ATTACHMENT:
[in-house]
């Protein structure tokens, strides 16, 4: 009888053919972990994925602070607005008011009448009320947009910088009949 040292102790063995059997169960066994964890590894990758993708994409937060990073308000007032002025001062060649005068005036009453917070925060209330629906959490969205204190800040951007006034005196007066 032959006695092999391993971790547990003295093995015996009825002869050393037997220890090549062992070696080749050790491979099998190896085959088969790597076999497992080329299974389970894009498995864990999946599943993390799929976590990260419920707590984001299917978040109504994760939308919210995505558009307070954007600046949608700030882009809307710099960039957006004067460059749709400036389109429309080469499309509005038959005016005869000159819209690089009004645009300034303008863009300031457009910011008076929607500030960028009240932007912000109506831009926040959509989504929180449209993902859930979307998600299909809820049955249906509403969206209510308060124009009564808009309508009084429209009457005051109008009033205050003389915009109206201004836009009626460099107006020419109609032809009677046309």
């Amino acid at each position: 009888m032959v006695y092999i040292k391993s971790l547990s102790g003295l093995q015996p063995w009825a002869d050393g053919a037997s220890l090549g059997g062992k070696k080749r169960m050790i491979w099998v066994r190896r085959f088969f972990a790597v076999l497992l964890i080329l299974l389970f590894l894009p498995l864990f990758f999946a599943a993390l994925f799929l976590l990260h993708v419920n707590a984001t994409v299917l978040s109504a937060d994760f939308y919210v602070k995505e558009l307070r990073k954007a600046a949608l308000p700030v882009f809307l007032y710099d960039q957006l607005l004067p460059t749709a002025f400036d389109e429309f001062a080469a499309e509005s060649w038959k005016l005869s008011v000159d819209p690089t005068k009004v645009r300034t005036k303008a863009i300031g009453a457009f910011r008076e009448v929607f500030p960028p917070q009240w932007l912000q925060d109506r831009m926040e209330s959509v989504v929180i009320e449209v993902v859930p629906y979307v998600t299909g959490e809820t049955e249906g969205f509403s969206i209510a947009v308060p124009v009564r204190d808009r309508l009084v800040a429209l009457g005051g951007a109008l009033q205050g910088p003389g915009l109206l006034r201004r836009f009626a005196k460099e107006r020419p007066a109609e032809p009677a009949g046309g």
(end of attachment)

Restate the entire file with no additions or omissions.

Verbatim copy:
[in-house]
């Protein structure tokens, strides 16, 4: 009888053919972990994925602070607005008011009448009320947009910088009949 040292102790063995059997169960066994964890590894990758993708994409937060990073308000007032002025001062060649005068005036009453917070925060209330629906959490969205204190800040951007006034005196007066 032959006695092999391993971790547990003295093995015996009825002869050393037997220890090549062992070696080749050790491979099998190896085959088969790597076999497992080329299974389970894009498995864990999946599943993390799929976590990260419920707590984001299917978040109504994760939308919210995505558009307070954007600046949608700030882009809307710099960039957006004067460059749709400036389109429309080469499309509005038959005016005869000159819209690089009004645009300034303008863009300031457009910011008076929607500030960028009240932007912000109506831009926040959509989504929180449209993902859930979307998600299909809820049955249906509403969206209510308060124009009564808009309508009084429209009457005051109008009033205050003389915009109206201004836009009626460099107006020419109609032809009677046309």
């Amino acid at each position: 009888m032959v006695y092999i040292k391993s971790l547990s102790g003295l093995q015996p063995w009825a002869d050393g053919a037997s220890l090549g059997g062992k070696k080749r169960m050790i491979w099998v066994r190896r085959f088969f972990a790597v076999l497992l964890i080329l299974l389970f590894l894009p498995l864990f990758f999946a599943a993390l994925f799929l976590l990260h993708v419920n707590a984001t994409v299917l978040s109504a937060d994760f939308y919210v602070k995505e558009l307070r990073k954007a600046a949608l308000p700030v882009f809307l007032y710099d960039q957006l607005l004067p460059t749709a002025f400036d389109e429309f001062a080469a499309e509005s060649w038959k005016l005869s008011v000159d819209p690089t005068k009004v645009r300034t005036k303008a863009i300031g009453a457009f910011r008076e009448v929607f500030p960028p917070q009240w932007l912000q925060d109506r831009m926040e209330s959509v989504v929180i009320e449209v993902v859930p629906y979307v998600t299909g959490e809820t049955e249906g969205f509403s969206i209510a947009v308060p124009v009564r204190d808009r309508l009084v800040a429209l009457g005051g951007a109008l009033q205050g910088p003389g915009l109206l006034r201004r836009f009626a005196k460099e107006r020419p007066a109609e032809p009677a009949g046309g």